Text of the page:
We speak to Heather Boushey about her book: Finding Time: the economics of work-life conflict and Maureen Conway, Vice President of the Aspen Institute and Executive Director of the Institute's Economic Opportunities Program (EOP).
To use a term Heather employed in her Essay on the Democracy Journal entitled Home Economics, the solution we all know families need is not exactly a Pie in the Sky. In other words, researchers, civil society, families and a number of countries have pinpointed exactly the types of policies and services that need to be in place to improve.... so many things.
Society undergoing profound changes
Readers of our Blog are quite familiar with the major societal shifts happening around us, one of which is the increasing participation of women on the labour market. The single male breadwinner model is becoming something of the past, as women want to work and also need to work. As much as society is changing, the labour market, and all the social and employment policies around this trend are not. So this is why in 2016 we still need to discuss the absolute necessity of affordable, accessible and quality childcare, and increasingly elder care services. Whereas women not only have fewer children in the developed countries, but also later then before (creeping towards 30, with Japan being at 30), many working women (and men) have small children and ageing parents at the same time, and in addition the baby boomers still active on the labour market have ageing parents, often with chronic illnesses. So care needs to be put on the agenda of policy makers, employers and trade unions, and solutions need to be sought jointly to make them sustainable.
The Economics of Work-Life conflict
We have already announced Heather Boushey's book on our Must-read books on work-life balance Blog article, and here you can hear from Heather herself, in conversation with Maureen Conway of the Aspen Institute about her new book, Finding Time - the Economics of Work-Life conflict. The premise of the book is very straight-forward: work-life conflict is a cost for everyone: it is a burden and a cost for families, for employers, for the economy as a whole and for society. Heather argues that resolving work–life conflicts is as vital for individuals and families as it is essential for realising the country’s productive potential. Paid parental leaves, permission for time-off for care responsibilities (which may even include self-care), flexible work and quality care services for children, dependants and the elderly are the cornerstones of a caring society.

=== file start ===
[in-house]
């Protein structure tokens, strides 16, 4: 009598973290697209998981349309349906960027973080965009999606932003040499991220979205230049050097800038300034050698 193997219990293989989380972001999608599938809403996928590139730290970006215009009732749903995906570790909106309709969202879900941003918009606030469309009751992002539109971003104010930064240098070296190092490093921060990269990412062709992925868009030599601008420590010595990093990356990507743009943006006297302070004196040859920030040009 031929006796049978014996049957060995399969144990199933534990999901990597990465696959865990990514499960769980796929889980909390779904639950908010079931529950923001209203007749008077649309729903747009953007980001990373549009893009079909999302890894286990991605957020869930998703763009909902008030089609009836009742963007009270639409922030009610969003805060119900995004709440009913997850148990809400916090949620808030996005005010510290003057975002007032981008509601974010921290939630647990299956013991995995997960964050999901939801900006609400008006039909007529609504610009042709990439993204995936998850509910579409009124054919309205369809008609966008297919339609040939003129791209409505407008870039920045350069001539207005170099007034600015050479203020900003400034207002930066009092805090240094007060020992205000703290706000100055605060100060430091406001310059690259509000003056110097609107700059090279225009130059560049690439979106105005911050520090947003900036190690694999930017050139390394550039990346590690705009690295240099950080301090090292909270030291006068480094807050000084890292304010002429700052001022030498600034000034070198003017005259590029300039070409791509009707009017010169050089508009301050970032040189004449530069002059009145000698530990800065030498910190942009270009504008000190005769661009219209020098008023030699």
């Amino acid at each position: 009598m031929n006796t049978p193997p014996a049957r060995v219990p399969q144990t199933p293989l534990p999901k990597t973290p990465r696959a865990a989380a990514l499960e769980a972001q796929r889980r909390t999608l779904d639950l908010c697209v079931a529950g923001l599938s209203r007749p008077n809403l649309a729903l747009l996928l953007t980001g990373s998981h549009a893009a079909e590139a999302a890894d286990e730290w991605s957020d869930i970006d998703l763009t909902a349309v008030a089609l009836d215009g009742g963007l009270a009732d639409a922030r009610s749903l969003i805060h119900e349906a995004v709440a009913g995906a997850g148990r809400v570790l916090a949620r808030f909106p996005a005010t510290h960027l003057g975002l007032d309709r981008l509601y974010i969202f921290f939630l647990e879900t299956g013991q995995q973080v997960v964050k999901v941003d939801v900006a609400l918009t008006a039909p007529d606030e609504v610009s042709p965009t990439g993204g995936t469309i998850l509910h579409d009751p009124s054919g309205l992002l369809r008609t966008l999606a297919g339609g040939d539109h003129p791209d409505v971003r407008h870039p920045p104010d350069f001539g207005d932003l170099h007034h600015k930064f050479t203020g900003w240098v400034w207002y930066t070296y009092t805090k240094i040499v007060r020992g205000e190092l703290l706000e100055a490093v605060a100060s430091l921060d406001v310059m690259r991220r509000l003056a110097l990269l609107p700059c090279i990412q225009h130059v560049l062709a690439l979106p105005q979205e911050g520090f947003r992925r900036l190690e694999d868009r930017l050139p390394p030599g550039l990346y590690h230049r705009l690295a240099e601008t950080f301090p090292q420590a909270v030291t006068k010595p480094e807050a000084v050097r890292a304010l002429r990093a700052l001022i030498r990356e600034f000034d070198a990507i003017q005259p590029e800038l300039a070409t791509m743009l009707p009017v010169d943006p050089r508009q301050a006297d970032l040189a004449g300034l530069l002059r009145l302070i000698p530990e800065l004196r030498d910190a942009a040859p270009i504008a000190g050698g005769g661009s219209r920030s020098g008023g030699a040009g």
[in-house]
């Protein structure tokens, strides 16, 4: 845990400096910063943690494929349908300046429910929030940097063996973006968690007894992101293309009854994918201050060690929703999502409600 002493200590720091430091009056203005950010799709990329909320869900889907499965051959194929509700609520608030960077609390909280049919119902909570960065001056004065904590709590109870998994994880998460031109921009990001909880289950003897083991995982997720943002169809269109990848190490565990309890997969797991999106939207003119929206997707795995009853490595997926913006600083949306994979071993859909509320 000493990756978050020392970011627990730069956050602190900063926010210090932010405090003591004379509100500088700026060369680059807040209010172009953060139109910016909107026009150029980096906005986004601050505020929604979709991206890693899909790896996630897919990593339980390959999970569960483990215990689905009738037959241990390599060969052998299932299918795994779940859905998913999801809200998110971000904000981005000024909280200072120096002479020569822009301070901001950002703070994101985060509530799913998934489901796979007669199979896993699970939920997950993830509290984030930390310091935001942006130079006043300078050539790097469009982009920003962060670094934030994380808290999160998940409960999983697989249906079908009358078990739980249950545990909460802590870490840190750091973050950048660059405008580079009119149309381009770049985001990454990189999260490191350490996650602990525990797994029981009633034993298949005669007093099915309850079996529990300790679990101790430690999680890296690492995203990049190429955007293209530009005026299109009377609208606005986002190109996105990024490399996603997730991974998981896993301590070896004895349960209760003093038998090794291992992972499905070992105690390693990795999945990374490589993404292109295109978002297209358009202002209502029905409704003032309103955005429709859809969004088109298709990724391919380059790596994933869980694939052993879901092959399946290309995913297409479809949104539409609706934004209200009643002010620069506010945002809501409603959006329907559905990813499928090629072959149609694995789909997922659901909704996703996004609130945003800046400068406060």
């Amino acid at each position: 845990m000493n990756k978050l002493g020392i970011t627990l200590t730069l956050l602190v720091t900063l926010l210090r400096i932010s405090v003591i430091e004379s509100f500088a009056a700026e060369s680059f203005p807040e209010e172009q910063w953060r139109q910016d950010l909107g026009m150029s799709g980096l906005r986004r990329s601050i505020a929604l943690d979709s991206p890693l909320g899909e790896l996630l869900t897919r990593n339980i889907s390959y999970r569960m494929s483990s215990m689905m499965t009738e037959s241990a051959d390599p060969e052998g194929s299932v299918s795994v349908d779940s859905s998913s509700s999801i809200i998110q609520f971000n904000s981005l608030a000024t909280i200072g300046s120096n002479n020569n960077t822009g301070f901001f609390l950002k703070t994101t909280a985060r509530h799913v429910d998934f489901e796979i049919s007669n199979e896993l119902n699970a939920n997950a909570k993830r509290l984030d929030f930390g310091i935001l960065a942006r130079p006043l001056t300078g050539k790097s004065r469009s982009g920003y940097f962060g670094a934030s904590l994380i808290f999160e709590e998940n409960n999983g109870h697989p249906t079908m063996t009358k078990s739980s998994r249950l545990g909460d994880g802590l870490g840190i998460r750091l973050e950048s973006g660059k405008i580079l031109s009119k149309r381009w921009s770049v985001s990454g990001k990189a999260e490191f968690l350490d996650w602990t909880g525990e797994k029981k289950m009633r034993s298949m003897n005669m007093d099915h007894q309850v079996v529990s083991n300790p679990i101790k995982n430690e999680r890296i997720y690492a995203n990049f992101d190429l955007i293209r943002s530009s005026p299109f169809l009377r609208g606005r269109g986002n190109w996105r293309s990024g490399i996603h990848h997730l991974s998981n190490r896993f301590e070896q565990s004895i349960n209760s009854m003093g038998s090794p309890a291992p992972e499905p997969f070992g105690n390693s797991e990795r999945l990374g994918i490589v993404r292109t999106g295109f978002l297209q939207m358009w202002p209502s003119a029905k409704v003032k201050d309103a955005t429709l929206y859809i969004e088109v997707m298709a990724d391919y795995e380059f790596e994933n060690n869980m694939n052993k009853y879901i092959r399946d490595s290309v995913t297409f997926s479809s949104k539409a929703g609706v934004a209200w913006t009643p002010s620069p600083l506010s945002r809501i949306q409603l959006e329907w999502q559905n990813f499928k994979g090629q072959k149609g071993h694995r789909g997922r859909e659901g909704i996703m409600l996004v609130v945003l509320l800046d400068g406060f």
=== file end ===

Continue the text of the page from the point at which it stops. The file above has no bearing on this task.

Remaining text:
Work-Life supports as equalisers
Maureen stresses during our conversation a very important point. These measures need to be spread equally among all income groups and genders. What we could observe last year in the high-tech firms of Silicon Valley, namely unlimited leave, or 1-year paid parental leaves... only apply to a handful of hyper-specialised employees. Not even the canteen staff in those companies. These measures have the great potential of fighting poverty and reducing inequalities. Offering these policy measures and services in a mix benefit everyone.
Single parents, commuting from one part of the city to the other for example would greatly benefit from better and more effective childcare solutions. Shift workers, agency workers need predictable schedules and flexible care solutions. New fathers need to be supported in growing into their parenting roles which in turn will also support mothers in their worker role.
There is a definite business case, but even beyond, a real case for the economy as whole. The economy is not only about the business sector, and whether businesses are profitable. We need to move away from the scarcity thinking of these policies and services being “nice-to have”. A successful economy is when we can have both a successful business sector, and also having a successful civic sector, families and consumers. We need to shift the paradigm from looking at childcare and healthcare as investment in a future for successful work, instead of expenditure in the short-term.